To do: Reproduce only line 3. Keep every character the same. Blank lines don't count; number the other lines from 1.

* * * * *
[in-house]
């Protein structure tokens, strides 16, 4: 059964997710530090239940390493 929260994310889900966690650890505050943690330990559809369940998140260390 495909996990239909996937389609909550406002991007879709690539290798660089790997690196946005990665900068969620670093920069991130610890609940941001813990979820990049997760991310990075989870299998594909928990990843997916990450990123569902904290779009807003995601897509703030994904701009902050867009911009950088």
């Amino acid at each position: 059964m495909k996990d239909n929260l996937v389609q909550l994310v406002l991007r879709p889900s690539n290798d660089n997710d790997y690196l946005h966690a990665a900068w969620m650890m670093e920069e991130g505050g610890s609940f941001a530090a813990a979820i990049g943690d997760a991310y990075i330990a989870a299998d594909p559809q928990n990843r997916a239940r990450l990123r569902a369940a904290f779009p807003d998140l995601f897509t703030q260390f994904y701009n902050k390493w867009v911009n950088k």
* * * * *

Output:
């Amino acid at each position: 059964m495909k996990d239909n929260l996937v389609q909550l994310v406002l991007r879709p889900s690539n290798d660089n997710d790997y690196l946005h966690a990665a900068w969620m650890m670093e920069e991130g505050g610890s609940f941001a530090a813990a979820i990049g943690d997760a991310y990075i330990a989870a299998d594909p559809q928990n990843r997916a239940r990450l990123r569902a369940a904290f779009p807003d998140l995601f897509t703030q260390f994904y701009n902050k390493w867009v911009n950088k």